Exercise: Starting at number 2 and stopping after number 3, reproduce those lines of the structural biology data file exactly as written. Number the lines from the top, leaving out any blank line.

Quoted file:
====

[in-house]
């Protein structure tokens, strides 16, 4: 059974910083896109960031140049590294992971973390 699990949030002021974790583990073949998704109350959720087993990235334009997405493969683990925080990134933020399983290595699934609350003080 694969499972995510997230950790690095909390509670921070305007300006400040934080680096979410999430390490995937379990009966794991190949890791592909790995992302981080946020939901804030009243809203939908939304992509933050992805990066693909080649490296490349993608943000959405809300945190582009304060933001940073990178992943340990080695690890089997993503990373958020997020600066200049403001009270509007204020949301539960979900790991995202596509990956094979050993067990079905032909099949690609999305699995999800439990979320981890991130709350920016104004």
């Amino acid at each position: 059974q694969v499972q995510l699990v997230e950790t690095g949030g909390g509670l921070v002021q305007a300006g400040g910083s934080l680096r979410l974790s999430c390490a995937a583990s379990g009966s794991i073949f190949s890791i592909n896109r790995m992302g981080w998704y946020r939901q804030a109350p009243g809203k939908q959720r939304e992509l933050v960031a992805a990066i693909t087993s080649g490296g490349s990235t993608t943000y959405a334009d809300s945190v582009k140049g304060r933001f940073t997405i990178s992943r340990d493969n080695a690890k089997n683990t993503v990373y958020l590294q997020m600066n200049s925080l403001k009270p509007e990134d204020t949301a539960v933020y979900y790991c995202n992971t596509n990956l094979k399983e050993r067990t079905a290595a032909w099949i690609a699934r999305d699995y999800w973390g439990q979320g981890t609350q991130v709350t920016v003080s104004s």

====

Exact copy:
């Protein structure tokens, strides 16, 4: 059974910083896109960031140049590294992971973390 699990949030002021974790583990073949998704109350959720087993990235334009997405493969683990925080990134933020399983290595699934609350003080 694969499972995510997230950790690095909390509670921070305007300006400040934080680096979410999430390490995937379990009966794991190949890791592909790995992302981080946020939901804030009243809203939908939304992509933050992805990066693909080649490296490349993608943000959405809300945190582009304060933001940073990178992943340990080695690890089997993503990373958020997020600066200049403001009270509007204020949301539960979900790991995202596509990956094979050993067990079905032909099949690609999305699995999800439990979320981890991130709350920016104004």
């Amino acid at each position: 059974q694969v499972q995510l699990v997230e950790t690095g949030g909390g509670l921070v002021q305007a300006g400040g910083s934080l680096r979410l974790s999430c390490a995937a583990s379990g009966s794991i073949f190949s890791i592909n896109r790995m992302g981080w998704y946020r939901q804030a109350p009243g809203k939908q959720r939304e992509l933050v960031a992805a990066i693909t087993s080649g490296g490349s990235t993608t943000y959405a334009d809300s945190v582009k140049g304060r933001f940073t997405i990178s992943r340990d493969n080695a690890k089997n683990t993503v990373y958020l590294q997020m600066n200049s925080l403001k009270p509007e990134d204020t949301a539960v933020y979900y790991c995202n992971t596509n990956l094979k399983e050993r067990t079905a290595a032909w099949i690609a699934r999305d699995y999800w973390g439990q979320g981890t609350q991130v709350t920016v003080s104004s």